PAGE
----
under the umbrella of a community project called Blueprint
Soon after sponsors Joe and Rosemary Jordan stepped forward to
light the Anselmo--one of the Hill's tallest headframes. The
Anselmo was lit just before Christmas 2004.
July 1, 2005, the Original (left) was illuminated in a brief
ceremony marking the contribution of the Butte Soroptimists'
Club. The Butte Soroptimists' Club donated most of the funds
needed to light the Original headframe in the same neighborhood
where several of its members grew up. Their donation was supplemented
by contributions from individuals and from money accumulated
by setting aside 10 cents for every cellphone handset sold over
several months by Copper City Wireless.
Then, the twin of the Original across Main Street, the Steward,
was completed in September 2005 thanks to the Town Pump Charitable
Foundation and their contribution toward that project. A lighting
ceremony on October 12th, 2005 brought together about 150 people
to commemorate the event, including about 50 retired workers
who had worked below ground at the Steward and at the nearby
Mountain Con just to the north in Centerville.
In December 2005, MERDI illuminated the Belmont headframe on the east
side of the Butte Hill close to the Berkeley Pit. A month later
at the Belmont Senior Citizen's Center in what was once the hoist
house for the Belmont, the new lighting configuration was dedicated
in a lighting ceremony on January 31, 2006.
In the spring of 2006, Floyd and
Margaret Bossard and their family stepped forward to pay for
the lighting of the Mountain Con with the help of co-sponsors
Bob and Pauline Poore, long-time community benefactors. Bossard
is a retired mining HVAC engineer who learned his trade in the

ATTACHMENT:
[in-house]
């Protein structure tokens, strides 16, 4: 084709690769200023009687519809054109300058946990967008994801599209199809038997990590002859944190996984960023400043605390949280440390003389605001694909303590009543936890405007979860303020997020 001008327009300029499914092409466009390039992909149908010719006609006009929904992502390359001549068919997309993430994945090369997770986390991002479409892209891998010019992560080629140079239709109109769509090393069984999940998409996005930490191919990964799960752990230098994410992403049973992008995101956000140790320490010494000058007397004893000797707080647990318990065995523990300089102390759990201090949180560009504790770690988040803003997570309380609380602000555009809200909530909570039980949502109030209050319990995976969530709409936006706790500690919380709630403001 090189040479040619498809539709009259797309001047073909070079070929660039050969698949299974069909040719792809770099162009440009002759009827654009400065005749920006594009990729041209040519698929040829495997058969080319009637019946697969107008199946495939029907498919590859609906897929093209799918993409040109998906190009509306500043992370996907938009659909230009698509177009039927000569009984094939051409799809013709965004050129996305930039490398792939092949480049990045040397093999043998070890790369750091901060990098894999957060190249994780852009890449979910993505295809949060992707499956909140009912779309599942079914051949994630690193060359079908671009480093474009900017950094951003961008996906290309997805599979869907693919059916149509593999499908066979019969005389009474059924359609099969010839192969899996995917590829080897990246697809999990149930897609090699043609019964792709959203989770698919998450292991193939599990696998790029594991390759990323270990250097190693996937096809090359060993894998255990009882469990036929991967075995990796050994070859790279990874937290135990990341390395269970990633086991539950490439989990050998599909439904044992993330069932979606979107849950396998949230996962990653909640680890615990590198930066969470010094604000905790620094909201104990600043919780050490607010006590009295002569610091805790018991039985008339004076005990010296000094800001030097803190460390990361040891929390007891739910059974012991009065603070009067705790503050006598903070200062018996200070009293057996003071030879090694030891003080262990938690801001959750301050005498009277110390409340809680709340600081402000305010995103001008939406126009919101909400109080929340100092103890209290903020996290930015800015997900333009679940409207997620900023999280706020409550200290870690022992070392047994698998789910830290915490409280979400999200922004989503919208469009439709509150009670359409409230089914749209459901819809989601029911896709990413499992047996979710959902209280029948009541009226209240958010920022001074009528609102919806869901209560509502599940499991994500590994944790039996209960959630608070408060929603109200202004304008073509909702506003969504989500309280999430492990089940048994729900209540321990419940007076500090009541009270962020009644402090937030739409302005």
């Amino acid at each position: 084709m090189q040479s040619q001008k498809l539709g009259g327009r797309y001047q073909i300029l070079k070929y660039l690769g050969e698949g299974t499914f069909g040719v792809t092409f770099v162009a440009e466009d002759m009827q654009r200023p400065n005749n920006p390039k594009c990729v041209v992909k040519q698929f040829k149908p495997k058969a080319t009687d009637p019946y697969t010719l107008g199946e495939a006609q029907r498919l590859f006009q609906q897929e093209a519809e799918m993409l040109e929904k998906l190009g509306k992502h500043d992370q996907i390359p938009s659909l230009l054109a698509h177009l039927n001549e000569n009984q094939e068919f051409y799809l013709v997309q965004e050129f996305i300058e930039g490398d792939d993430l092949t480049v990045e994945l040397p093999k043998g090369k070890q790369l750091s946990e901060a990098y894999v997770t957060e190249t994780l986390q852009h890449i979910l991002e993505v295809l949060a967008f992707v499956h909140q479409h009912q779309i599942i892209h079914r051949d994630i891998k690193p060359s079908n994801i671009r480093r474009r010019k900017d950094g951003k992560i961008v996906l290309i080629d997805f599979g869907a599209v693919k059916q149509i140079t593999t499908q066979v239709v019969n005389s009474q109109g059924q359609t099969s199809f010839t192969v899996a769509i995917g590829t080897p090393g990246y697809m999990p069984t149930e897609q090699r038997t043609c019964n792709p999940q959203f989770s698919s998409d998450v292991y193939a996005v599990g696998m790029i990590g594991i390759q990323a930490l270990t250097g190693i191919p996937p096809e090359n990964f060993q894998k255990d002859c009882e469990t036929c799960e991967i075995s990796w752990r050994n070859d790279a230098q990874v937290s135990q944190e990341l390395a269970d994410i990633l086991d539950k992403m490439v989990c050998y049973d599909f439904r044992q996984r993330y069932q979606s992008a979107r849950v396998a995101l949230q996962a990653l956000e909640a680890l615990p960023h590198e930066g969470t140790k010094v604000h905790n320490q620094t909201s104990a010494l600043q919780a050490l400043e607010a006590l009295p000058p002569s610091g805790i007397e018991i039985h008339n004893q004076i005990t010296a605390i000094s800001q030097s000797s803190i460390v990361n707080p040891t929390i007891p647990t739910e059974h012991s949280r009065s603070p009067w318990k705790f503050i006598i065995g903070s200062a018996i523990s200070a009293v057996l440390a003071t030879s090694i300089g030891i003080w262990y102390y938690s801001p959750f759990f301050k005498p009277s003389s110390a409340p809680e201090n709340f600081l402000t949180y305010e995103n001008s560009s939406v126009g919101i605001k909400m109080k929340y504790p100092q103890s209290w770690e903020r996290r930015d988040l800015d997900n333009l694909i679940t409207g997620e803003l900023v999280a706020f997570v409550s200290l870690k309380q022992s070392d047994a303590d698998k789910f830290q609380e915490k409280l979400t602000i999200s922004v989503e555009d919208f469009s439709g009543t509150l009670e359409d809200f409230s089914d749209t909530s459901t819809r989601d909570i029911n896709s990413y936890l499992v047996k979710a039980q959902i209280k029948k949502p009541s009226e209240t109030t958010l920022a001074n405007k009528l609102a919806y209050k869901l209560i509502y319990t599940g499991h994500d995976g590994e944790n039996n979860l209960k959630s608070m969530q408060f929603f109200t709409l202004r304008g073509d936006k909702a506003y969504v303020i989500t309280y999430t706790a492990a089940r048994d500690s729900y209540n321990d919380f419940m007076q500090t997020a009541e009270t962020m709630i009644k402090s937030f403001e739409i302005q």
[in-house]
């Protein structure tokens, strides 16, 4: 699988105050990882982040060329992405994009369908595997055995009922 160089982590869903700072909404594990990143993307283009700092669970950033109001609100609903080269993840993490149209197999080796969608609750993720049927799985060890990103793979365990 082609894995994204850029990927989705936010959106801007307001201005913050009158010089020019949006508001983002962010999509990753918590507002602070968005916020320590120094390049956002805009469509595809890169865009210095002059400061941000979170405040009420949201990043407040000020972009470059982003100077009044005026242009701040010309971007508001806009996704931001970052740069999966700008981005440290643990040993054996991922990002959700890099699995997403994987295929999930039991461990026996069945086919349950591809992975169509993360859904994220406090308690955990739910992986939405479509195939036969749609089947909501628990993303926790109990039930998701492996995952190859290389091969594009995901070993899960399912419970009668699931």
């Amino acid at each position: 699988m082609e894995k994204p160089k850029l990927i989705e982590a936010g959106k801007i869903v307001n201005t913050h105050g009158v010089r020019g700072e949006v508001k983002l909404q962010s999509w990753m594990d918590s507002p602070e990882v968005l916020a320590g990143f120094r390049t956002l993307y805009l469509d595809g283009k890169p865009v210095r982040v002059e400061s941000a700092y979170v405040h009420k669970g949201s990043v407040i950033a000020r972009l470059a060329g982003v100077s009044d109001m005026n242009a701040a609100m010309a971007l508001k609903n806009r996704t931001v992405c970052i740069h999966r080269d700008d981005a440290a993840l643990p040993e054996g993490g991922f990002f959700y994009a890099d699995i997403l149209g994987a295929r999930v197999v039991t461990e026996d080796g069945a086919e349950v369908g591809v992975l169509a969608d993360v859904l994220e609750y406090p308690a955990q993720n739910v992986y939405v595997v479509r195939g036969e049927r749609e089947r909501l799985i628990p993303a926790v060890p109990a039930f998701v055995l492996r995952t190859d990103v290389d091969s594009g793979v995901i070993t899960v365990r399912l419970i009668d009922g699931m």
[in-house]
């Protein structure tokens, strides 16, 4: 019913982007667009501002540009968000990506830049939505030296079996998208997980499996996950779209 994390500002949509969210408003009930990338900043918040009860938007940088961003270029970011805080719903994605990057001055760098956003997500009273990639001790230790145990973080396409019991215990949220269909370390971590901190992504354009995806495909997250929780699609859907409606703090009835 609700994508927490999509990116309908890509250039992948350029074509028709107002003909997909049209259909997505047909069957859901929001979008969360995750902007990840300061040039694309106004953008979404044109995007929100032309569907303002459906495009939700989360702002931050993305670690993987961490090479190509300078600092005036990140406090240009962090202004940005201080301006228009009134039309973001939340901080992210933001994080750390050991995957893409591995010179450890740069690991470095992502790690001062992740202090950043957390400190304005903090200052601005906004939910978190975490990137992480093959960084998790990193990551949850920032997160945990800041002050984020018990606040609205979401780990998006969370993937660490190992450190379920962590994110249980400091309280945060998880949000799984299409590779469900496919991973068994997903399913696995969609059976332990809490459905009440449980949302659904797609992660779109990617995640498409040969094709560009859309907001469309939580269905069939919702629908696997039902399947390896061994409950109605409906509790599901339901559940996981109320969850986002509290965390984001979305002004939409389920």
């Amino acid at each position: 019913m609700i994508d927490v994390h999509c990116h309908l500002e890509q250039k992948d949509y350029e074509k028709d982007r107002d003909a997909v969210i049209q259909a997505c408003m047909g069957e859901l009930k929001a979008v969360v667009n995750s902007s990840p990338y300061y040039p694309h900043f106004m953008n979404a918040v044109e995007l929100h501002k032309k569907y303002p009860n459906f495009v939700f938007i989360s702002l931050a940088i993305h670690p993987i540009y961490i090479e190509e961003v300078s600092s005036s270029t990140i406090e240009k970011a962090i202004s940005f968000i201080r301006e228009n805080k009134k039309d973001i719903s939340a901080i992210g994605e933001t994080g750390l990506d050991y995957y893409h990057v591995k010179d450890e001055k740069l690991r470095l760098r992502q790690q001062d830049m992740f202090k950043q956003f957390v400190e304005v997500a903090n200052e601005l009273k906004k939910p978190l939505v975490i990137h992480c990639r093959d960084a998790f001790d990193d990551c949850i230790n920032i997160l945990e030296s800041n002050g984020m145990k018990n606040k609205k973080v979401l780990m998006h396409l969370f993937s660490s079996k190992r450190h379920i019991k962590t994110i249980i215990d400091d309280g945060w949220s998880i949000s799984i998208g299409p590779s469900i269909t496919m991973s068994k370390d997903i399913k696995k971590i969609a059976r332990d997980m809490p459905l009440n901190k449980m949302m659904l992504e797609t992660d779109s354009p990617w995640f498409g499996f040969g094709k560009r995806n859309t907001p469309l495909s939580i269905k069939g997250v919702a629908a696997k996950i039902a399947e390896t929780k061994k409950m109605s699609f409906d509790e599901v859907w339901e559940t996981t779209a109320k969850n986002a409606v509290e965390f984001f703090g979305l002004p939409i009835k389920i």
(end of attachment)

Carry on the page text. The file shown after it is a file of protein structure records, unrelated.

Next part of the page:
The mine actually descended to a depth of one mile, giving birth
to the phrase about Butte "Mile High, Mile Deep" which
has been painted on the front of the structure at the request
of the Bossards. That headframe was illuminated in a brief ceremony
on April 15, 2006.
In September 2007, the Bell Diamond was illuminated. A generous
contribution by Northwestern
Energy extended electrical lines to the headframe where
there was no power available before. Butte Silver Bow County
built a road to allow equipment to more readily reach the site.
Thanks to the major sponsorship of the O'Keefe Family, Mainstreet
Uptown Butte ordered lights and they were installed by county
workers Larry Morales and Sean Coates.
The Bell Diamond headframe is
lit in honor of Butte pioneers, the Hickey brothers, who are
ancestors of the sponsors, the O'Keefe family, and who, among
many other things named the Anaconda mine before selling it to
Marcus Daly and located and filed the Diamond claim.
The Bell-Diamond brings to eight of the Hill's most visible headframes
that have been received lights
Most recently, in the fall of 2009, Mainstreet Uptown Butte collaborated in a project led by Butte-Silver Bow County to refurbish the lights on headframes on County property. Sections of lights were repaired and dark sections were replaced with lights provided by Mainstreet. Then, in a culmination of this project to upgrade the nighttime landscape, a new sponsor stepped forward to relight the Orphan Girl which had gone dark for almost a year. Lights were replaced and just before the holidays and the Orphan Girl headframe was lit at night once again, now in honor of the Robins Family thanks to sons Bert and Mike in loving memory of their mother. A dedication ceremony for the reilluminated Orphan Girl took place in July 2010.